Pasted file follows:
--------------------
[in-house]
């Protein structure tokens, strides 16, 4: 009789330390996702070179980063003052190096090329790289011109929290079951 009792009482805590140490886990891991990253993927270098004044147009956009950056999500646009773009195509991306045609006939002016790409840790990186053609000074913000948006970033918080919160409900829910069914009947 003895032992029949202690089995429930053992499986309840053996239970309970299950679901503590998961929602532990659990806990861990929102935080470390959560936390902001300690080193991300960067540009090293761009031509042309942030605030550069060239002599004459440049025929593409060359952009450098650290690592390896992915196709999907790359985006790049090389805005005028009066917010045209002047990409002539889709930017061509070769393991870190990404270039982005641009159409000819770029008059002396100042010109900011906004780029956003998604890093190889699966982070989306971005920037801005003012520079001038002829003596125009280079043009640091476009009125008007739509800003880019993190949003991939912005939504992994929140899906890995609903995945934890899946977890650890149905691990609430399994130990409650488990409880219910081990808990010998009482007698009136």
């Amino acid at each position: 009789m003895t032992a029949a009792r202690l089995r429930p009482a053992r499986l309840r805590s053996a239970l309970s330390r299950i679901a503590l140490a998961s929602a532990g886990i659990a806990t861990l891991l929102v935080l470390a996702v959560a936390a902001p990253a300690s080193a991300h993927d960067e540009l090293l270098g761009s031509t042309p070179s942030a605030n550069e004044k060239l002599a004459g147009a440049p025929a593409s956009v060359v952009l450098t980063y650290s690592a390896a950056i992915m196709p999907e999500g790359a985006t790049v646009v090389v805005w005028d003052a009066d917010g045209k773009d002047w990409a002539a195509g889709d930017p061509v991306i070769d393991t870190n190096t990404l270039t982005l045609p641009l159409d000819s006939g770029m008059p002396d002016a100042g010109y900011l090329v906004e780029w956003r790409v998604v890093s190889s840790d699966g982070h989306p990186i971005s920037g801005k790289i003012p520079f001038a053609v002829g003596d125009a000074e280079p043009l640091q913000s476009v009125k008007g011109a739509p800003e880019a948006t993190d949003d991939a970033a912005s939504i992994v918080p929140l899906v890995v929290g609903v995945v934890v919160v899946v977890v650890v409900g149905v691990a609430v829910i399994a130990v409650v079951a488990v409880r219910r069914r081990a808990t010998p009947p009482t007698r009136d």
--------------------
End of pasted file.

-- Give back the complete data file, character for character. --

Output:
[in-house]
């Protein structure tokens, strides 16, 4: 009789330390996702070179980063003052190096090329790289011109929290079951 009792009482805590140490886990891991990253993927270098004044147009956009950056999500646009773009195509991306045609006939002016790409840790990186053609000074913000948006970033918080919160409900829910069914009947 003895032992029949202690089995429930053992499986309840053996239970309970299950679901503590998961929602532990659990806990861990929102935080470390959560936390902001300690080193991300960067540009090293761009031509042309942030605030550069060239002599004459440049025929593409060359952009450098650290690592390896992915196709999907790359985006790049090389805005005028009066917010045209002047990409002539889709930017061509070769393991870190990404270039982005641009159409000819770029008059002396100042010109900011906004780029956003998604890093190889699966982070989306971005920037801005003012520079001038002829003596125009280079043009640091476009009125008007739509800003880019993190949003991939912005939504992994929140899906890995609903995945934890899946977890650890149905691990609430399994130990409650488990409880219910081990808990010998009482007698009136």
């Amino acid at each position: 009789m003895t032992a029949a009792r202690l089995r429930p009482a053992r499986l309840r805590s053996a239970l309970s330390r299950i679901a503590l140490a998961s929602a532990g886990i659990a806990t861990l891991l929102v935080l470390a996702v959560a936390a902001p990253a300690s080193a991300h993927d960067e540009l090293l270098g761009s031509t042309p070179s942030a605030n550069e004044k060239l002599a004459g147009a440049p025929a593409s956009v060359v952009l450098t980063y650290s690592a390896a950056i992915m196709p999907e999500g790359a985006t790049v646009v090389v805005w005028d003052a009066d917010g045209k773009d002047w990409a002539a195509g889709d930017p061509v991306i070769d393991t870190n190096t990404l270039t982005l045609p641009l159409d000819s006939g770029m008059p002396d002016a100042g010109y900011l090329v906004e780029w956003r790409v998604v890093s190889s840790d699966g982070h989306p990186i971005s920037g801005k790289i003012p520079f001038a053609v002829g003596d125009a000074e280079p043009l640091q913000s476009v009125k008007g011109a739509p800003e880019a948006t993190d949003d991939a970033a912005s939504i992994v918080p929140l899906v890995v929290g609903v995945v934890v919160v899946v977890v650890v409900g149905v691990a609430v829910i399994a130990v409650v079951a488990v409880r219910r069914r081990a808990t010998p009947p009482t007698r009136d």